Interesting thread. Thanks for launching it.
I wrestled with this recently and, while I know a lot of monks more experienced than me would recommend just die-ing on error, I decided to use a softer approach. I created a few error-handling methods for my class that can be called as follows:
$obj->set_err( 'Something went boom' );
my $msg = $obj->err_str;
my $trace = $obj->err_trace; # error msg + full stack trace
The main reasons I went with this approach are:
- I didn't want to wrap nearly every method call with an eval
- I consider very few of the possible errors to be fatal-worthy
- I wanted the methods to have the ability to pass information back to the caller as a warning even if the method succeeds (e.g., over-writing data may or may not be intentional)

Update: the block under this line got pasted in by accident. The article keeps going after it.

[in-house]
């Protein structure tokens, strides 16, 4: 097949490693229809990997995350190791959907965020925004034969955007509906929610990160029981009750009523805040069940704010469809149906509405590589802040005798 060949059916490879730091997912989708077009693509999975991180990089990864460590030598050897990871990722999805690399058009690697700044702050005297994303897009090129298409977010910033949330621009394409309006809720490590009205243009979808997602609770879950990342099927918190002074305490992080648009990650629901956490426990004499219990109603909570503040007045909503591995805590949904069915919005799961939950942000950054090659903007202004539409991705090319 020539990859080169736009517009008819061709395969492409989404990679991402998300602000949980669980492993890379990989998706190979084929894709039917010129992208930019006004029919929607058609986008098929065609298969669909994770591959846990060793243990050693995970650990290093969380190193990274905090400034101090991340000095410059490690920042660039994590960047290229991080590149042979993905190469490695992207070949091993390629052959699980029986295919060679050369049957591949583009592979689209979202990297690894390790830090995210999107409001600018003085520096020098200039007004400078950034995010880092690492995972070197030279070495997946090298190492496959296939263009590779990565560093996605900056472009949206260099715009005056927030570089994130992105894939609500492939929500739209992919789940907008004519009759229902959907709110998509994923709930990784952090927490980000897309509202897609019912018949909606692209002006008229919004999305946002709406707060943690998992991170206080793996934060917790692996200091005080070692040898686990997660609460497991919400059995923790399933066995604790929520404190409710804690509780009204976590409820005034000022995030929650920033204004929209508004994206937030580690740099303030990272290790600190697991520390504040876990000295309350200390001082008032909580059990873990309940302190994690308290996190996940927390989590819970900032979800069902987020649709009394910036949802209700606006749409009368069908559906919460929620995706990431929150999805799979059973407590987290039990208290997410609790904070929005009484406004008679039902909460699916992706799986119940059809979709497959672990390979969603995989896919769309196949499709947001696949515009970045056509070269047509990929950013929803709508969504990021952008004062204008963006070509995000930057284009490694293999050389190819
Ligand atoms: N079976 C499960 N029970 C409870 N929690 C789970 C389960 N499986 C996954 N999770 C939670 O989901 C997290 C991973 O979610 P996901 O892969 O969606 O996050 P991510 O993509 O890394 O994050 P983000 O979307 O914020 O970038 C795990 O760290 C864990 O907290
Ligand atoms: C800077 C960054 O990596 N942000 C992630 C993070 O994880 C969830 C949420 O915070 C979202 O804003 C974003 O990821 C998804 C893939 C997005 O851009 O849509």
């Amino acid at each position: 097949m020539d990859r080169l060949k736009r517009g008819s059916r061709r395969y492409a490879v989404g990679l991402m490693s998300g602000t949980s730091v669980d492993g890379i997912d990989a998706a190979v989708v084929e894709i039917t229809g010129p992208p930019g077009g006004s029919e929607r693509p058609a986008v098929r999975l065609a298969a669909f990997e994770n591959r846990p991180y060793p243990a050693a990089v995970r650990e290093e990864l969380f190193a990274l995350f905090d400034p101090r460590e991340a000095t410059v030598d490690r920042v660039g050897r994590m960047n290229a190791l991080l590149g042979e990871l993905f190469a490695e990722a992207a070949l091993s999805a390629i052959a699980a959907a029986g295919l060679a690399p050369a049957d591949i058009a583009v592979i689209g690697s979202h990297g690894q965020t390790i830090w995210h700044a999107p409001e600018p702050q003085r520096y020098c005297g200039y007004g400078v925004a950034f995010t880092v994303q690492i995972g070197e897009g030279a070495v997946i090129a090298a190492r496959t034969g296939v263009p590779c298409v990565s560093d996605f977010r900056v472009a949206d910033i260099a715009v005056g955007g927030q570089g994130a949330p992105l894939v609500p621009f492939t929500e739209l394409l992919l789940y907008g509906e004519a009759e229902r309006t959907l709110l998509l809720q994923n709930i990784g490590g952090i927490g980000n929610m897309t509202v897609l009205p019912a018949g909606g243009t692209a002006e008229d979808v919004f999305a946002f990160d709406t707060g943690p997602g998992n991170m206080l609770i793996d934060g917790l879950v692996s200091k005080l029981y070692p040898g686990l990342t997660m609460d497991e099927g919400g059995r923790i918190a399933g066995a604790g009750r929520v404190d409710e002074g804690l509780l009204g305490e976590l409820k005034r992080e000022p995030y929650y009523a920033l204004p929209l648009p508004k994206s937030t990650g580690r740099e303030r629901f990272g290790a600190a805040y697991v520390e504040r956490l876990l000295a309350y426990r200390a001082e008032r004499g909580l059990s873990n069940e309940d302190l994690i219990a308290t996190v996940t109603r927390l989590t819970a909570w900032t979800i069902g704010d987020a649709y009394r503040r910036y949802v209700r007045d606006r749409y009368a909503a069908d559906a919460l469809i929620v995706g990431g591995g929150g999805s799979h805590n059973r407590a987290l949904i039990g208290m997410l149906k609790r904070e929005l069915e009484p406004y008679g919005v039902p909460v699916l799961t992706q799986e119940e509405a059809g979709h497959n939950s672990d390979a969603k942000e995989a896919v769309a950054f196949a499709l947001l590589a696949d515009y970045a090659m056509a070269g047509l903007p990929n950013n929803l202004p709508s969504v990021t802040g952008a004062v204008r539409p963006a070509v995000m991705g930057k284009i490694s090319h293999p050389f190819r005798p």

In short, I wanted my class to be able to warn (or carp
) that something might
be fishy (e.g., with the input data) without die
-ing all the time, and I didn't want the behavior of the class to overly-influence how I wrote the calling program. (I work in research and it is common to write a one-off to explore an idea; in some cases this means using data that may cause the class methods to throw errors that I want to ignore, and continue processing without having to work around fatal exceptions.)
I realize this may be a choice that goes against accepted conventions, and over time (as my modules mature and become more battle-tested) I may change the way errors are handled. For now, though, this approach works well.